President Donald Trump is expected to formally tap acting EPA Administrator Andrew Wheeler as early as this month to be the agency’s permanent chief, the first step in what could be a drawn-out confirmation battle.

An administration official said the administration is eyeing sending Wheeler’s nomination to the Senate over the next two weeks or so. But the official cautioned that timing could depend on how soon Trump, the Republican-controlled Senate, and the new Democratic-controlled House end the shutdown that has involved the Environmental Protection Agency.

Wheeler was on Capitol Hill Jan. 3 to congratulate newly elected senators in what he downplayed as a “social call,” which included a brief exchange with retiring Republican Sen. Lamar Alexander of Tennessee.

But the acting EPA chief also said he planned to meet later in the day with two senators who would play key roles in any confirmation: Senate Environment and Public Works Committee Chairman John Barrasso (R-Wyo.) and the panel’s top Democrat, Sen. Tom Carper (Del.). He also planned meetings with other panel members.

In a brief interview, Wheeler noted that Trump tipped his hand in the fall by saying he planned to put the acting EPA head before the Senate for confirmation as administrator.

“I’d expect it [the nomination] anytime after noon today,” when the 116th Congress officially begins, Wheeler told Bloomberg Environment.

White House Won’t Comment

A White House spokesman declined to comment on the status of Wheeler’s nomination, saying it had “no personnel announcements at this time.”

The nomination would first be taken up by the Environment and Public Works Committee—a familiar setting for Wheeler, who worked there as a Republican aide from the mid-1990s until 2009.

If confirmed, Wheeler would succeed Scott Pruitt, who resigned in July amid questions about his ethics and spending decisions.

Pruitt drew fire in early 2017 for flying first class on international and domestic trips, using his staff for personal business, and renting a room from a lobbyist at well below the market rate. The former Oklahoma attorney general lasted 17 months as the EPA’s administrator and was the subject of more than a dozen investigations by the time of his resignation.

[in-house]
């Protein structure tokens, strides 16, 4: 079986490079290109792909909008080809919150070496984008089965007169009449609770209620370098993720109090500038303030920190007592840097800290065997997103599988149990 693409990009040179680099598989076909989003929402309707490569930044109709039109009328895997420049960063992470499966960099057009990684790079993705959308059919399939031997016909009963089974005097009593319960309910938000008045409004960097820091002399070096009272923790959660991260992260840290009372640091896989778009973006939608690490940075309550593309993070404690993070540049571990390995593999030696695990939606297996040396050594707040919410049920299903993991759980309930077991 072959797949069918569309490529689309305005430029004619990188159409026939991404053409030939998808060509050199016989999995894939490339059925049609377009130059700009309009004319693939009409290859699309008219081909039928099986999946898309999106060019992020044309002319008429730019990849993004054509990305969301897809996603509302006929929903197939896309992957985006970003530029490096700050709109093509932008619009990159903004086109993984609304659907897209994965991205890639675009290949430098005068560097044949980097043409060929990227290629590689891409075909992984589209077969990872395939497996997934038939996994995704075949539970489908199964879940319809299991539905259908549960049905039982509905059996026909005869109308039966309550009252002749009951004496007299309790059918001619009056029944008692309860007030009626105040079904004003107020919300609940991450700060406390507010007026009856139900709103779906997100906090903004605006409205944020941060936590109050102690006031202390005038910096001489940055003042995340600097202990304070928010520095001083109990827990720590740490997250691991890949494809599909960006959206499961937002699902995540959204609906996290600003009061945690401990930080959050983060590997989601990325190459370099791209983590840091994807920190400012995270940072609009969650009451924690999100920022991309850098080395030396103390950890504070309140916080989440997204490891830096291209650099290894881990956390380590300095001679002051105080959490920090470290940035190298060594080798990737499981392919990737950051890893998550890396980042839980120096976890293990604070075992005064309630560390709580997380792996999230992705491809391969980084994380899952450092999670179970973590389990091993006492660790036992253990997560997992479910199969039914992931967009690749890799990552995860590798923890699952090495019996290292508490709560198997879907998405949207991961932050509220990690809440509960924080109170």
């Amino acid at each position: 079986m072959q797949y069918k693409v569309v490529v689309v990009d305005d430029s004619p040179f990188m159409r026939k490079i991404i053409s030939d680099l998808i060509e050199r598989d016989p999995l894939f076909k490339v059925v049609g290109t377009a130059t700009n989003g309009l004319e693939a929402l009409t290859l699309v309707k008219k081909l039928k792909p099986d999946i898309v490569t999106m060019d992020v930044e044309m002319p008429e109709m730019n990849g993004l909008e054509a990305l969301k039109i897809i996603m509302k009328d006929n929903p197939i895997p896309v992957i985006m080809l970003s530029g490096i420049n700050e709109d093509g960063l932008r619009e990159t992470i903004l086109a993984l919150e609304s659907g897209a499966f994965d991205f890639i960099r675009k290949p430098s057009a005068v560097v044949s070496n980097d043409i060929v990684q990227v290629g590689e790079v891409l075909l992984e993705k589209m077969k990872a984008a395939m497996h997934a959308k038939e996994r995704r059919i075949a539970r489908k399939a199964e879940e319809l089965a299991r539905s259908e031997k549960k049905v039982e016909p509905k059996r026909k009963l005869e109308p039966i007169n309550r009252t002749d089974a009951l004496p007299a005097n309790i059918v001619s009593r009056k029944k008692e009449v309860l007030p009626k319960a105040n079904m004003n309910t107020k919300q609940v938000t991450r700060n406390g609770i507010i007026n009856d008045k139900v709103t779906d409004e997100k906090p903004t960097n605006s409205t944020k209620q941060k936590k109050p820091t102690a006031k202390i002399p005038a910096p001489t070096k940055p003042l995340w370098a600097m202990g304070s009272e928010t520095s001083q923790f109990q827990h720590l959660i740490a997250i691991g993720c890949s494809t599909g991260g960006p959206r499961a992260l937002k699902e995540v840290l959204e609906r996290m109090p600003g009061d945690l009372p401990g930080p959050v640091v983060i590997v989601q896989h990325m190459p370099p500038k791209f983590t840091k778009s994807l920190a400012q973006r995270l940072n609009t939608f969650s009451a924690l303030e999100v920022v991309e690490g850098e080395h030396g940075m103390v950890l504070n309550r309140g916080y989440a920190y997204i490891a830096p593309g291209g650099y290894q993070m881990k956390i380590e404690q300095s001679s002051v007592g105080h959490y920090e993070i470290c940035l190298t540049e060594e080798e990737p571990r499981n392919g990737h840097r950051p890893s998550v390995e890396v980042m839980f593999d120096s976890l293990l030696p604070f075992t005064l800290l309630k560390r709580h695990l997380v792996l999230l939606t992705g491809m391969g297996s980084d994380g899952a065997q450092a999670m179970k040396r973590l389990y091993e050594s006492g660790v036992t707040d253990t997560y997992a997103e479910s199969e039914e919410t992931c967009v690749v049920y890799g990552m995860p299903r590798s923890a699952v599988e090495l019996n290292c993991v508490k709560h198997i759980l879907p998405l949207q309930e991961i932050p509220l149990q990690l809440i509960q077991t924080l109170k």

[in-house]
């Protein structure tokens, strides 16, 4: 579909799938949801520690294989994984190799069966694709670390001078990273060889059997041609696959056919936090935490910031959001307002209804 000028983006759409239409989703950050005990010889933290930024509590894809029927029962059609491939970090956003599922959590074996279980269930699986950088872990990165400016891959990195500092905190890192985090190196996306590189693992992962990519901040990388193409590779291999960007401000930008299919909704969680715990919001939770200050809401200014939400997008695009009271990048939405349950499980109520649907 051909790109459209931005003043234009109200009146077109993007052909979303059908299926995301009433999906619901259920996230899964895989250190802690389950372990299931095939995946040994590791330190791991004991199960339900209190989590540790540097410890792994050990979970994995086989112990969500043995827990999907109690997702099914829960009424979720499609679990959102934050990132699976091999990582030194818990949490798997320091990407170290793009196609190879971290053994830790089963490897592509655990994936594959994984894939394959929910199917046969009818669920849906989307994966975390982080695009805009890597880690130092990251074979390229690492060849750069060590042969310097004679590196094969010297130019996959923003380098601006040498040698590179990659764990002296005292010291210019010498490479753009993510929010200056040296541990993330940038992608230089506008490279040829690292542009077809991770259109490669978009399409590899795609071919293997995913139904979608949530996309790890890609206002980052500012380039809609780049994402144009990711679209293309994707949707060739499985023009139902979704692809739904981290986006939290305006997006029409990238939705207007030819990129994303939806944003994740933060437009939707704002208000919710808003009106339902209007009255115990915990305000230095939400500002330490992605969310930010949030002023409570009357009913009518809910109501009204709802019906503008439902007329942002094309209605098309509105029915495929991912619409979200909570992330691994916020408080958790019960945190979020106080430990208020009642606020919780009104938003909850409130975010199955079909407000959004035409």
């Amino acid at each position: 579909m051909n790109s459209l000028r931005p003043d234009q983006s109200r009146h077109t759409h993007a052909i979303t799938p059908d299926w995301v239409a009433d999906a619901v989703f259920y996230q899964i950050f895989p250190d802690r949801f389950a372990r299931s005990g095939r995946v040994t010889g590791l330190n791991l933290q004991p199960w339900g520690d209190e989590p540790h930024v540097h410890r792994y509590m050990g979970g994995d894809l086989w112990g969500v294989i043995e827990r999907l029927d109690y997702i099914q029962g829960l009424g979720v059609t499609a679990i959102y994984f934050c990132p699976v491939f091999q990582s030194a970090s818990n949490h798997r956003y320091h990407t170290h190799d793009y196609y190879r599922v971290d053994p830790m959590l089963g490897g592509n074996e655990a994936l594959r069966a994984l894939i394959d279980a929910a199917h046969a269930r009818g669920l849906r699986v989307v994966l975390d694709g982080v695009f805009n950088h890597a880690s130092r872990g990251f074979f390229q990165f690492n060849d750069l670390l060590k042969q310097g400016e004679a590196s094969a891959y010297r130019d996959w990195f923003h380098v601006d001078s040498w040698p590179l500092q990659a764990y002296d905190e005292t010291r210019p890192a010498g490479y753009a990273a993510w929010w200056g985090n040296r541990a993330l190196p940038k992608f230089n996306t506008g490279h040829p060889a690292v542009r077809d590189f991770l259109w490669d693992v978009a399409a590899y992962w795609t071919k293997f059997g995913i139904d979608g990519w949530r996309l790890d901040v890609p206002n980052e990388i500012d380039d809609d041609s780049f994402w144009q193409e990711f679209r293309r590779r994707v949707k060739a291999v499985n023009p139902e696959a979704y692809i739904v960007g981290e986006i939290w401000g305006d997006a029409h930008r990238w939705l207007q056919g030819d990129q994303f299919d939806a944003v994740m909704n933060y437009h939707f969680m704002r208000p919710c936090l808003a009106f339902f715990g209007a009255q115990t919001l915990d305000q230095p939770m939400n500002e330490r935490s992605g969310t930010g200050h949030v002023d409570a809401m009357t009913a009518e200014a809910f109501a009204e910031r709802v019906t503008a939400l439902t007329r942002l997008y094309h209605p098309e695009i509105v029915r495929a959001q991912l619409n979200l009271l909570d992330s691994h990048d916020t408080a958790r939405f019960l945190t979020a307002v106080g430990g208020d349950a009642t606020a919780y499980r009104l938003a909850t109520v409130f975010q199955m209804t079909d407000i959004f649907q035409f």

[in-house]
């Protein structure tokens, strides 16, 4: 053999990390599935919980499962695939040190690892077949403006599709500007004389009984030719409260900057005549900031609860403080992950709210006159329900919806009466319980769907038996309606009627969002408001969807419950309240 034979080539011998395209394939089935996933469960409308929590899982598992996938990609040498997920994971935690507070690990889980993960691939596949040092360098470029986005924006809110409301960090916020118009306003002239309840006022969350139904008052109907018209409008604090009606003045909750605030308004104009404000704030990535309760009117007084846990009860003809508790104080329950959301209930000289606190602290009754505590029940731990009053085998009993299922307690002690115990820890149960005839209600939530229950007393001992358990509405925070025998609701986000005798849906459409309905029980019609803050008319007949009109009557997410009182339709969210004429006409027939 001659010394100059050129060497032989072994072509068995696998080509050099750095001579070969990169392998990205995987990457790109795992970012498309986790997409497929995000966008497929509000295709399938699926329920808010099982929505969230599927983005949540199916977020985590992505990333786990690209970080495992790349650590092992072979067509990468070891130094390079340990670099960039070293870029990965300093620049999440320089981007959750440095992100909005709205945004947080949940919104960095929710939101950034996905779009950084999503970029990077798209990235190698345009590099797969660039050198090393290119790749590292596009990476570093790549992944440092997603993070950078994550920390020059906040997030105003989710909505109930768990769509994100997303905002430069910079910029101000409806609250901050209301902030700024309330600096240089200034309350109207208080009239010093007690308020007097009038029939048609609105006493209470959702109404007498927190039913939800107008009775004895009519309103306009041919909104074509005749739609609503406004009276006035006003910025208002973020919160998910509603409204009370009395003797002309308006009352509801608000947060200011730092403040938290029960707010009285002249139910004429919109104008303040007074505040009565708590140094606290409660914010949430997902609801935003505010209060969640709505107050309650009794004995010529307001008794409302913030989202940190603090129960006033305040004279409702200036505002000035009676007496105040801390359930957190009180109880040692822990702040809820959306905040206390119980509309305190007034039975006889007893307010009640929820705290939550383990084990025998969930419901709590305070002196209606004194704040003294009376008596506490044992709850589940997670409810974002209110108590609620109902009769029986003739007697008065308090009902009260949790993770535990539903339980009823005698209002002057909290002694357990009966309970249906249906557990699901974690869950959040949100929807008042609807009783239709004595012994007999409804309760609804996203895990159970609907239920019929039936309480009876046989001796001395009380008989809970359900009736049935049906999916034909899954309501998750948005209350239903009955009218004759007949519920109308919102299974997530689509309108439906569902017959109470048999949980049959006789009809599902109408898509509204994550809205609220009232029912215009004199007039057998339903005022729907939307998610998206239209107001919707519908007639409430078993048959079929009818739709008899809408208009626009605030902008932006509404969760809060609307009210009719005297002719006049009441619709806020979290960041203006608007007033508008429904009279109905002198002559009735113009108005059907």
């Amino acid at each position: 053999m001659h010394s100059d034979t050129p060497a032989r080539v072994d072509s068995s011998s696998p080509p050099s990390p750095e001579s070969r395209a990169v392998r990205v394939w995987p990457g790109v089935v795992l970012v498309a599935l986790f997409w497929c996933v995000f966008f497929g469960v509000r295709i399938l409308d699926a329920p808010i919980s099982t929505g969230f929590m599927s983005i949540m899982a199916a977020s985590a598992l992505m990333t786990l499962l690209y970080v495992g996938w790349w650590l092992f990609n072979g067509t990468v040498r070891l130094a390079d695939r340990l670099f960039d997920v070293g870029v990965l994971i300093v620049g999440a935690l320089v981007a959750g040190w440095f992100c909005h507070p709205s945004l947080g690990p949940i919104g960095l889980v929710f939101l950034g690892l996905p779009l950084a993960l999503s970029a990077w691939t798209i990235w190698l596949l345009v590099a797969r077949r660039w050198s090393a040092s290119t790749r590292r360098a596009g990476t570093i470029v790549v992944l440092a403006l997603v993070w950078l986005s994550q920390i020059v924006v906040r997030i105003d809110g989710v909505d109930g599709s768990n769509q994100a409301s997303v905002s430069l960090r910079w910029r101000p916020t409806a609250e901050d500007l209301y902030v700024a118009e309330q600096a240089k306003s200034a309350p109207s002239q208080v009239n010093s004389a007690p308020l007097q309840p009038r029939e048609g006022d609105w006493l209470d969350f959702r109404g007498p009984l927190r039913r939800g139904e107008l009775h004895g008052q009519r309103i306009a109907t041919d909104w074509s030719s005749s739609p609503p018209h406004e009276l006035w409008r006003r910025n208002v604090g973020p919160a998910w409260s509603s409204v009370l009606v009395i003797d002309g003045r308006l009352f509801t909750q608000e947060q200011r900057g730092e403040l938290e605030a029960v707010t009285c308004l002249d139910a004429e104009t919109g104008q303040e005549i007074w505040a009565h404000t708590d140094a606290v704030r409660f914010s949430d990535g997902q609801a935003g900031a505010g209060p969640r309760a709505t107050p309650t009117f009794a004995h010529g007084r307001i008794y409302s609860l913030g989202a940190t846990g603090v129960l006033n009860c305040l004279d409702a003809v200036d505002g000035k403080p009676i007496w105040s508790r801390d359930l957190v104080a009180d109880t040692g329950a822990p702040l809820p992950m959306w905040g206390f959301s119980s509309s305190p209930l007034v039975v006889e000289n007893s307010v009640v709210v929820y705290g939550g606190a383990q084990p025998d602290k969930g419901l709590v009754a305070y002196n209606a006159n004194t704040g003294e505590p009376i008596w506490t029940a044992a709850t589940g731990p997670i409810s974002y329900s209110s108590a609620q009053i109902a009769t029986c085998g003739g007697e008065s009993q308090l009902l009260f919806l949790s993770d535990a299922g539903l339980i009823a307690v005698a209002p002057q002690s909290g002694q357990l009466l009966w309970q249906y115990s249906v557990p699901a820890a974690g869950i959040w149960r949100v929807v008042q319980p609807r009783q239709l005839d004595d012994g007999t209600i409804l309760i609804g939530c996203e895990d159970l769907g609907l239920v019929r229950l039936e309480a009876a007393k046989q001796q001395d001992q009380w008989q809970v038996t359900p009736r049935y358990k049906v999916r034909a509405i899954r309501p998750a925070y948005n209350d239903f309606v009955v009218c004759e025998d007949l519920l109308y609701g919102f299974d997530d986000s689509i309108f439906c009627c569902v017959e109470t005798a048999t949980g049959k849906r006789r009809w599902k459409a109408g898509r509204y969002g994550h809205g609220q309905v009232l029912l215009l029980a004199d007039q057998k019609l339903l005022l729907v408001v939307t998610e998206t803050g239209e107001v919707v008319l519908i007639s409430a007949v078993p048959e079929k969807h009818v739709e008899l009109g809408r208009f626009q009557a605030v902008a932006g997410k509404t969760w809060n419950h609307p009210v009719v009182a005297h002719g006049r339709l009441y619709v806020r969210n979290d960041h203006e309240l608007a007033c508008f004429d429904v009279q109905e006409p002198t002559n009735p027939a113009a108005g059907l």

Senate GOP Margins Crucial

Wheeler was easily confirmed as the EPA’s deputy administrator last spring in a 53-45 Senate vote, though just three Democrats supported him.

Republicans in the midterm elections increased their margin in the Senate to 53-47. That gives Wheeler even better odds for confirmation, though perhaps with less Democratic support.

Two of the three Democrats who supported Wheeler, Sens. Heidi Heitkamp (N.D.) and Joe Donnelly (Ind.), lost their reelection bids. That leaves Sen. Joe Manchin (D-W.Va.) as the lone Democrat left who supported Wheeler.

But Wheeler backers are hopeful he’ll be able to translate the relatively cordial relationship he has had with Democratic members of the environment committee into support for his nomination on the Senate floor. Carper, the committee’s ranking Democrat, initially gave Wheeler positive reviews for improving the strained relationships between Pruitt and career EPA staff.

The acting EPA head also drew applause from some Democrats for rescinding a Pruitt effort to ease limits on highly polluting trucks, known as the glider rule.

But the Democrats’ enthusiasm has waned as Wheeler largely continued what environmental groups see as a series of regulatory rollbacks, including the EPA’s Dec. 28 proposal to retain older limits on mercury and other toxic air pollutants. The agency is not only rejecting any strengthening of those 2012 limits but also is considering another option to flat out repeal them.

Lobbying Background

Before his arrival to the EPA last year, Wheeler lobbied on behalf of several fossil fuel companies, including Murray Energy Corp., one of the largest coal mining companies in the U.S.

Wheeler’s lobbying activities have drawn fire from environmental groups, who argue he has only continued the Trump administration’s environmental rollbacks.

Mike Danylak, a spokesman for the Senate Environment and Public Works Committee, told Bloomberg Environment that Barrasso “is very supportive of having Andrew Wheeler running the EPA.” But Danylak declined to comment on the timing of the nomination.

Any hearing would only come after a week’s notice, a requirement under committee rules, Danylak said.